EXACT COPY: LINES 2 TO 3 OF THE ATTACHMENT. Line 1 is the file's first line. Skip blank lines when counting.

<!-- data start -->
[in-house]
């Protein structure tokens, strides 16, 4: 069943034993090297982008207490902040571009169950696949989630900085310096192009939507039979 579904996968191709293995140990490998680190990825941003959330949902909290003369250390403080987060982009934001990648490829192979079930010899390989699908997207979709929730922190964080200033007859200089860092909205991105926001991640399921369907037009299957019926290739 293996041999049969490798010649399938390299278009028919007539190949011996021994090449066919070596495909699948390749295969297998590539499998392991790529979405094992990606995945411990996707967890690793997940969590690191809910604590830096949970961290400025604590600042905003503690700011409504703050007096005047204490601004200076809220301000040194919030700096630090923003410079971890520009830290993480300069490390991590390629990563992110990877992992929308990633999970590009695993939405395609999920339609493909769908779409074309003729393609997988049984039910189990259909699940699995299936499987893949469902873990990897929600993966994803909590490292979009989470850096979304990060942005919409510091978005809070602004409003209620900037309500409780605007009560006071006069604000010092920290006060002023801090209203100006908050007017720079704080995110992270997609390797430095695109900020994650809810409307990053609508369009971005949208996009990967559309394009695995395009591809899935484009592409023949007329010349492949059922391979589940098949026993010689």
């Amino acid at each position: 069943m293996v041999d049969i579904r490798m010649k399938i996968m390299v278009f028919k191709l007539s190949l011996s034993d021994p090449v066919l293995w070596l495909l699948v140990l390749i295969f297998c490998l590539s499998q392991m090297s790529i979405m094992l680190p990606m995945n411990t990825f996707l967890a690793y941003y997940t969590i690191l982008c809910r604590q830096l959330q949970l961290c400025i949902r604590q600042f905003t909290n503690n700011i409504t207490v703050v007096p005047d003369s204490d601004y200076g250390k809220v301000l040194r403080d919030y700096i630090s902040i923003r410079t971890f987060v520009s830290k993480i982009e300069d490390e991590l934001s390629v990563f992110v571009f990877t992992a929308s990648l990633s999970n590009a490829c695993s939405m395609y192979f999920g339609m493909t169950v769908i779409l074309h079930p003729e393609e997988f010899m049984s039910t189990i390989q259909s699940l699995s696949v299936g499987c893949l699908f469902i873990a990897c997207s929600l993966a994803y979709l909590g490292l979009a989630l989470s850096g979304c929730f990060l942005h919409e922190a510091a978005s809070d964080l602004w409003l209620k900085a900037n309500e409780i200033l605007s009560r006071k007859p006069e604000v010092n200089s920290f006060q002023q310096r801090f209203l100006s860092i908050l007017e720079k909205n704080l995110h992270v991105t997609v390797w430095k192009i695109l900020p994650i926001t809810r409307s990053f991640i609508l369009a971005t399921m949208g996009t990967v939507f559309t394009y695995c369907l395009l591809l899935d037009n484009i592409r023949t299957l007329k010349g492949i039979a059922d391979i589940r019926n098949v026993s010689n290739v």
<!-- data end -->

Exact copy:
């Protein structure tokens, strides 16, 4: 069943034993090297982008207490902040571009169950696949989630900085310096192009939507039979 579904996968191709293995140990490998680190990825941003959330949902909290003369250390403080987060982009934001990648490829192979079930010899390989699908997207979709929730922190964080200033007859200089860092909205991105926001991640399921369907037009299957019926290739 293996041999049969490798010649399938390299278009028919007539190949011996021994090449066919070596495909699948390749295969297998590539499998392991790529979405094992990606995945411990996707967890690793997940969590690191809910604590830096949970961290400025604590600042905003503690700011409504703050007096005047204490601004200076809220301000040194919030700096630090923003410079971890520009830290993480300069490390991590390629990563992110990877992992929308990633999970590009695993939405395609999920339609493909769908779409074309003729393609997988049984039910189990259909699940699995299936499987893949469902873990990897929600993966994803909590490292979009989470850096979304990060942005919409510091978005809070602004409003209620900037309500409780605007009560006071006069604000010092920290006060002023801090209203100006908050007017720079704080995110992270997609390797430095695109900020994650809810409307990053609508369009971005949208996009990967559309394009695995395009591809899935484009592409023949007329010349492949059922391979589940098949026993010689």
């Amino acid at each position: 069943m293996v041999d049969i579904r490798m010649k399938i996968m390299v278009f028919k191709l007539s190949l011996s034993d021994p090449v066919l293995w070596l495909l699948v140990l390749i295969f297998c490998l590539s499998q392991m090297s790529i979405m094992l680190p990606m995945n411990t990825f996707l967890a690793y941003y997940t969590i690191l982008c809910r604590q830096l959330q949970l961290c400025i949902r604590q600042f905003t909290n503690n700011i409504t207490v703050v007096p005047d003369s204490d601004y200076g250390k809220v301000l040194r403080d919030y700096i630090s902040i923003r410079t971890f987060v520009s830290k993480i982009e300069d490390e991590l934001s390629v990563f992110v571009f990877t992992a929308s990648l990633s999970n590009a490829c695993s939405m395609y192979f999920g339609m493909t169950v769908i779409l074309h079930p003729e393609e997988f010899m049984s039910t189990i390989q259909s699940l699995s696949v299936g499987c893949l699908f469902i873990a990897c997207s929600l993966a994803y979709l909590g490292l979009a989630l989470s850096g979304c929730f990060l942005h919409e922190a510091a978005s809070d964080l602004w409003l209620k900085a900037n309500e409780i200033l605007s009560r006071k007859p006069e604000v010092n200089s920290f006060q002023q310096r801090f209203l100006s860092i908050l007017e720079k909205n704080l995110h992270v991105t997609v390797w430095k192009i695109l900020p994650i926001t809810r409307s990053f991640i609508l369009a971005t399921m949208g996009t990967v939507f559309t394009y695995c369907l395009l591809l899935d037009n484009i592409r023949t299957l007329k010349g492949i039979a059922d391979i589940r019926n098949v026993s010689n290739v």